Connectography: Mapping the Future of Global Civilization
by Parag Khanna
Published in April 2016
Thibault’s Score: 5/5
Connectography is an amazing book, and might as well be the manifesto of the Startup Societies Foundation. The central point of the book is that connection and supply lines matters a lot more than the geography of borders than it used to.
He spends a lot time highlighting the importance of infrastructure that ties nations together. The wars, conflicts, friendships, and fortunes of tomorrow will be determined by the infrastructure of today.
Khanna repeatedly makes very interesting arguments. He makes a strong case for political decentralization and localization as a solution to solving various emotional and violent conflicts around the world. He argues that many conflicts between states can be solved through secession and devolution of power.
He covers many of the topics that I have been very interested in over the last few years. I strongly recommend this book to everyone.
Keynes: The Return of the Master
by Robert Skidelsky
Published in late 2009
Thibault’s Score: 3/5
Keynes is a 20th century economist who argued that reducing interest rates and increasing government infrastructure spending could help smooth out recessions which are a natural byproduct of capitalism. This book was exactly what I expected and nothing more. It outlined Keyne’s biography and life story while simultaneously explaining his most important ideas. “Keynes: The Return of the Master” was much better than the other book about Keynes that I recently reviewed called: “Keynes vs Hayek.”
Skidelsky opens the book by explaining the 2008 recession from a Keynesian point of view. He then uses this explanation to introduce numerous basic Keynesian ideas and the character of Keynes.
While Skidelsky spends some time dwelling into Keyne’s personal life, he wastes no time getting into the crux of Keyne’s economic theories. Here are 5 interesting facts that I learned:
1. Uncertainty is the basis for most Keynesian principles
2. Keynes thought that economics was impossible to predict on a fundamental level
3. Republicans like Nixon and Reagan implemented many of Keyne’s ideas
4. Keynes thought that the purpose of economics was to help poor people instead of maximizing efficiency
5. Keynes was pro-capitalism and pro-market by today’s standards and would probably (ironically) be a Republican today
I think that while libertarians have vilified Keynes and unjustly depicted him as a communist plotting to slowly bring about the people’s state, the author, Skidelsky is an uncritical devotee. He spends a lot of ink praising Keynes and brushes past all of Keyne’s personal moral failings and, more importantly, the shortcomings in Keyne’s theory.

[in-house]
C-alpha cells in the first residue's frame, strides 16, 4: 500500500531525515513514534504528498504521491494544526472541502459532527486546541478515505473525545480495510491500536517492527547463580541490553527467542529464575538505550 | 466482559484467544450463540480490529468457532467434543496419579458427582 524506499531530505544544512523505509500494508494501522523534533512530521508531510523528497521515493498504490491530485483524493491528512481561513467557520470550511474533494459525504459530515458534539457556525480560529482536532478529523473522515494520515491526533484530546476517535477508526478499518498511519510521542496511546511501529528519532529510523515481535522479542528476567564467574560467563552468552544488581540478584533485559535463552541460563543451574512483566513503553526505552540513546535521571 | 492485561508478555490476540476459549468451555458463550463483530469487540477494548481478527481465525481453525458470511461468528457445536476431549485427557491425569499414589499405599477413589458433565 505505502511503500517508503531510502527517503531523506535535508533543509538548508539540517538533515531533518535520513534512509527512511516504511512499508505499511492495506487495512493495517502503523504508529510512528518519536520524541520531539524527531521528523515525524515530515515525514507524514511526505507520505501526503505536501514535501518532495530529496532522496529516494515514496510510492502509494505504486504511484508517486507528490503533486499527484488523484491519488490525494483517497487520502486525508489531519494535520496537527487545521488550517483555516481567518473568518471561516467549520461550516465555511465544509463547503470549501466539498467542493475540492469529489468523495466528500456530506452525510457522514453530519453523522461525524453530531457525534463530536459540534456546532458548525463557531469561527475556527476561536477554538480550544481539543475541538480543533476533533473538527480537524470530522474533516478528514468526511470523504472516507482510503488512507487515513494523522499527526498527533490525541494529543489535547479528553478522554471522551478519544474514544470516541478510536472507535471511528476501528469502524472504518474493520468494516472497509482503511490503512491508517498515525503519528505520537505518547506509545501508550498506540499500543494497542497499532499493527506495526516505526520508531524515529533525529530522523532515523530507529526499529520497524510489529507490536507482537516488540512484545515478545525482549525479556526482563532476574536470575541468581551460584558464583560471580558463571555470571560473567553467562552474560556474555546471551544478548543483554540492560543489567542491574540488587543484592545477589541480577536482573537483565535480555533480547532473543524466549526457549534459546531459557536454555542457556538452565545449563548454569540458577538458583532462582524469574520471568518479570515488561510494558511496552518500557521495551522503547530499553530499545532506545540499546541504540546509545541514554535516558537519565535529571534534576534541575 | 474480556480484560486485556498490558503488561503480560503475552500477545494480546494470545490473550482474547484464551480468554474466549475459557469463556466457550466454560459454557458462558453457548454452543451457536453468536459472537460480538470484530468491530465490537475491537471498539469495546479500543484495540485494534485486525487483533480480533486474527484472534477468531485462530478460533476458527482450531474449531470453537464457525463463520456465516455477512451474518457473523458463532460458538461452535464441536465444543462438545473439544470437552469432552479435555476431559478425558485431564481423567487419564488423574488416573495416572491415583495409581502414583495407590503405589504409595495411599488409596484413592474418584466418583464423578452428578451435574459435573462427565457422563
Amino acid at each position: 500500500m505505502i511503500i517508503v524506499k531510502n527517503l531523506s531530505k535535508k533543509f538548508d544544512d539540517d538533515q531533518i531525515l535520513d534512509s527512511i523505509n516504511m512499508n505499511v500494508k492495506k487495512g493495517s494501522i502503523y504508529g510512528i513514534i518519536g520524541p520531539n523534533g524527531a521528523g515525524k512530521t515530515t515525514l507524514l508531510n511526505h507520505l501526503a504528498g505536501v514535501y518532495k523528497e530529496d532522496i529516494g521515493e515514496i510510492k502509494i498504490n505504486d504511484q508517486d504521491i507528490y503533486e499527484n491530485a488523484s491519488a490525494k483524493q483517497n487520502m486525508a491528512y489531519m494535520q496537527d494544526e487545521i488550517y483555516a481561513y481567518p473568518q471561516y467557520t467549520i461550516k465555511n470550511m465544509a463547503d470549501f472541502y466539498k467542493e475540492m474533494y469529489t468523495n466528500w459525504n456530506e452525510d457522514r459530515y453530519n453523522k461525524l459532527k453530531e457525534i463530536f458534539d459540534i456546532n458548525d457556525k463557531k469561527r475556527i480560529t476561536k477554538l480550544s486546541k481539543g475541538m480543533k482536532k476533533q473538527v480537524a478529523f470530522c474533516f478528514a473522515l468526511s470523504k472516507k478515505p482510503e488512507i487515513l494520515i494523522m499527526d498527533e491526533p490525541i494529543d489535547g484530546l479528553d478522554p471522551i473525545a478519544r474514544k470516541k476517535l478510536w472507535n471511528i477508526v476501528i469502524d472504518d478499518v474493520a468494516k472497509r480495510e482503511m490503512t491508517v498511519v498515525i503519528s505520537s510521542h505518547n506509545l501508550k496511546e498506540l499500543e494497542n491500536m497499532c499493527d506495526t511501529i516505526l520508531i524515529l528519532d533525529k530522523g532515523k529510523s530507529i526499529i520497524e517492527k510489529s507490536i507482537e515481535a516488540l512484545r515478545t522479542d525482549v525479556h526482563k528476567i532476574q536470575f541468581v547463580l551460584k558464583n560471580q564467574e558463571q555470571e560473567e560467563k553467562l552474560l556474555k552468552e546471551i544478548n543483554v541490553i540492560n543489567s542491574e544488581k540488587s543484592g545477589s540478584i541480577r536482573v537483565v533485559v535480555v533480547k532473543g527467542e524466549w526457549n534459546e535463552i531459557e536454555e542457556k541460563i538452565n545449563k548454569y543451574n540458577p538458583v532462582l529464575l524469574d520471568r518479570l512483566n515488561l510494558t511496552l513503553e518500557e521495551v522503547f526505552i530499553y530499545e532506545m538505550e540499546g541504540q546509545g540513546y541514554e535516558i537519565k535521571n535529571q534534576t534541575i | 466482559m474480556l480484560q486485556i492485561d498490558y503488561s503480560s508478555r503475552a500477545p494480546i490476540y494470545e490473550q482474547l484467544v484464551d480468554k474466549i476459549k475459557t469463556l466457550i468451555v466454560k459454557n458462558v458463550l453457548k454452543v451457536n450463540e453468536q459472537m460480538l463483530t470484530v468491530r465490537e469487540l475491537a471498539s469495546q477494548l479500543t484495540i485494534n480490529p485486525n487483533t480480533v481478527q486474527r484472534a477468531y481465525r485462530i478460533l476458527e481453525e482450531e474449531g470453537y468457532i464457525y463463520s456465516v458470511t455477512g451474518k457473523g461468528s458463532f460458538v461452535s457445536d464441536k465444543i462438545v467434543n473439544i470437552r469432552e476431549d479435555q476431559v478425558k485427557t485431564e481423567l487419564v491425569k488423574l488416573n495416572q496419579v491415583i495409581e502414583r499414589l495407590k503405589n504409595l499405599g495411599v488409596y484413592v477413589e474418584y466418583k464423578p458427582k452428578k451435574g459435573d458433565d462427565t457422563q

Overall, this book wasn’t great, nor did it perfectly explain Keynes, but it certainly helped broaden my economic perspective. I wouldn’t recommend this book but don’t regret reading it.
Keynes Vs Hayek: The Clash that Defined Modern Economics
by Nicholas Whapshott
Published in September 2012
Thibault’s Score: 3/5
I was a bit disappointed with Keynes vs Hayek because I was hoping for a theoretical book on economics which explained and contrasted the two opposing theories of Keynes and Hayek. This book is actually a biography about Keynes and Hayek.
Despite the fact that I entered the book with incorrect expectations, I throughly enjoyed what I read. The author recounts the lives of Keynes and Hayek, and explains how the two have, at different times, clashed.
To anyone who is very interested in the life stories of Keynes or Hayek, this book is of extreme interest, but I don’t recommend it to a broader audience.
To my hour, Whapshott exposes Hayek as a narcissistic, arrogant, unfriendly, depressed man. He was a bad husband, and didn’t treat his students very well. Nobody could stand him, and everyone resented him.
Keynes wasn’t much better. Depictions that I have seen of liberals of Keynes are of a brutally oppressed homosexual, while depictions of the right are of a globalist banker plotting to bring about world socialism. Keynes was gay, but was extremely wealthy and never persecuted. He was charismatic, intelligent, and an excellent negotiator.
Keynes met Hayek several times, and the first chapter of the book opens with the interesting story of Keynes and Hayek working together to survive WW2’s bombings. No spoilers.
I was disappointed that the author, Nicholas Whapshott, didn’t spend more time going into the details of the arguments of the two economists. Overall, he remains very fair and impartial. He is very careful to not tread on the toes of either side.
This book will not change anyone’s mind on economics, but it is certainly full of interesting historical stories. It goes into depth and helps explain why institutions hold the ideas that they do today, and shows the spread and political implications of these ideas.
Road to Serfdom was my favorite book for many years, as it is responsible for planting the seed of many of my current political leanings. I always admired Hayek, and was very disappointed to hear how much of an asshole he was. But it also paradoxically felt a bit good seeing one of my idols taken down a notch, because it makes Hayek appear like a flawed human. And seeing Hayek as a flawed human makes his life achievements look a lot less daunting to me and the fellow travelers of my generation.
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